False Promises: What Single-Payer Fails to Deliver
Published July 27, 2020
Though many believe socialized medicine will keep health care costs low, single-payer systems rarely deliver on their promises. Compare, for example, the availability of new cancer drugs in America with that in European countries with single-payer health care. Free markets have fewer restrictions than socialized medicine does, leading to more rapid adoption and better health outcomes.
- What does single-payer health care promise? What does it deliver?
- How can we improve health care coverage without moving to a single-payer system?
Socialist countries centralize the payment and delivery of goods and services. In health care, the model of centralization is a single-payer system.
Support for single-payer healthcare is driven by a simple concept: The government “guarantees” medical care for everyone, while using its size and purchasing power to keep costs low.
But in practice it turns out that single‐payer systems are making a false promise – medical care is overtly restricted for everyone except those who can afford to go outside the system. To contain costs, single-payer systems limit the availability of doctors, treatments, medications, and technology. The result is the ultimate cost imposed on societies that use single-payer health care - worse outcomes from diseases, more deaths, and more disability.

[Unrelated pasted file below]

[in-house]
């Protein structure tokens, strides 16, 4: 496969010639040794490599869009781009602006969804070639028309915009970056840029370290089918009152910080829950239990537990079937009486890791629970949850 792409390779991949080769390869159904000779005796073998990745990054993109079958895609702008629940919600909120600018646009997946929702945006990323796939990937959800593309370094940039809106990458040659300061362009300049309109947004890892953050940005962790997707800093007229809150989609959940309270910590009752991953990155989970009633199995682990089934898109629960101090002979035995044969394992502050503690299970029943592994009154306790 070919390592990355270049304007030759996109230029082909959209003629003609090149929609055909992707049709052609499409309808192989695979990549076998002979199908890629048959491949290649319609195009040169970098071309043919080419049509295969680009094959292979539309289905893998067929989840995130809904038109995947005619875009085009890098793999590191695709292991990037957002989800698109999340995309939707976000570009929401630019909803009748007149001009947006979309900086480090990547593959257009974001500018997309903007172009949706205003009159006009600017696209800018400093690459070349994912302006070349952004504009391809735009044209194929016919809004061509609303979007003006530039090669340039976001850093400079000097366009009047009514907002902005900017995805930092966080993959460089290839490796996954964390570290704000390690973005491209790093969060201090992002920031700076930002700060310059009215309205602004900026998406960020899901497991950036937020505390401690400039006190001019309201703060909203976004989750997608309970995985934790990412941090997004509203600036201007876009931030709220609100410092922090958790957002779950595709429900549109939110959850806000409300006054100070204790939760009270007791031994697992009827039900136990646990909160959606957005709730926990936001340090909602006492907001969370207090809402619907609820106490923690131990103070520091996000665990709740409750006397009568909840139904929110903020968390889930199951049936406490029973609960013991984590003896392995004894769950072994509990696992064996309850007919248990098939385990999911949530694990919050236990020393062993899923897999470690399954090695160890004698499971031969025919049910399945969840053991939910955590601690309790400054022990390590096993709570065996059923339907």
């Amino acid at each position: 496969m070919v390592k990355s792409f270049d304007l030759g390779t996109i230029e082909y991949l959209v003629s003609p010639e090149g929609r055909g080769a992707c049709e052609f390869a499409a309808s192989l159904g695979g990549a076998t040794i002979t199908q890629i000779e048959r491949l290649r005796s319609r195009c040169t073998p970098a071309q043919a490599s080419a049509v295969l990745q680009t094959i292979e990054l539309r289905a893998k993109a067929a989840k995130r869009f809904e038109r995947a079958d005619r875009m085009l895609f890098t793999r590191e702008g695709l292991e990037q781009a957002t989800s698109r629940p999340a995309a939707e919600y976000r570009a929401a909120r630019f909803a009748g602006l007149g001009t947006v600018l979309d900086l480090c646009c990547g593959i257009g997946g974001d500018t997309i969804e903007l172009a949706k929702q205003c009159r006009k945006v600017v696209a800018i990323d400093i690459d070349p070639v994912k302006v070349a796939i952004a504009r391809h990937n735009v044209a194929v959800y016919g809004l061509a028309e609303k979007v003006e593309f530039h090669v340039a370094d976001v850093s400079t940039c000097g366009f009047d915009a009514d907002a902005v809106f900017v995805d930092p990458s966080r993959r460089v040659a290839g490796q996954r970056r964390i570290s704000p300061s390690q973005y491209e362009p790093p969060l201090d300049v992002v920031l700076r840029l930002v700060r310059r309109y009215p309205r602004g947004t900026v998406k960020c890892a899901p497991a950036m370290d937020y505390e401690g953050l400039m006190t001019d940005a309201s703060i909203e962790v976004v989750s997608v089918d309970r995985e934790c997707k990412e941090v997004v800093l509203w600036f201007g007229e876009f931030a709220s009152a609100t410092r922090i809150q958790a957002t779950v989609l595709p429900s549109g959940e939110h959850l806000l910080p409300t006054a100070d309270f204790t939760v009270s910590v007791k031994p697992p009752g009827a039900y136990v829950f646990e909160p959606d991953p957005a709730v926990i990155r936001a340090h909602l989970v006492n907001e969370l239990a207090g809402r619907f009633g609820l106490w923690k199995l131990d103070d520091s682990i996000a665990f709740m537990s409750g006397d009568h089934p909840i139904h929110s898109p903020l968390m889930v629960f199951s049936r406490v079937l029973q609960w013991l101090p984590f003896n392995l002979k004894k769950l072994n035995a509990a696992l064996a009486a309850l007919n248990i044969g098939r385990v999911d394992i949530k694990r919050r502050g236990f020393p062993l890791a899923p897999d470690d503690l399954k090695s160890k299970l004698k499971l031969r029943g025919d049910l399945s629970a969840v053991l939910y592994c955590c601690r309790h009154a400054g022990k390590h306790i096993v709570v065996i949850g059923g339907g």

One specific example is the limited availability of life-saving cancer drugs in single-payer systems. Time is of the essence with cancer, because earlier access to new treatments saves lives.
Of the world’s fifty-four new cancer drugs launched from 2013 to 2017, 94 percent were available in the United States after two years compared to 70 percent in the United Kingdom, 53 percent in Canada, and only 43 percent in France.
Cancer drugs are far more likely to be developed and first become available in the United States than in countries with single-payer systems. It is no surprise that the US, with its freer markets, has the world’s best outcomes from cancer.
This overt restriction of care is also seen in delaying access to important surgeries, restricting diagnostic technology, and limiting the number of critical care beds and services.
The overall costs to society of single-payer health care are enormous - far beyond the taxes required to support such a system.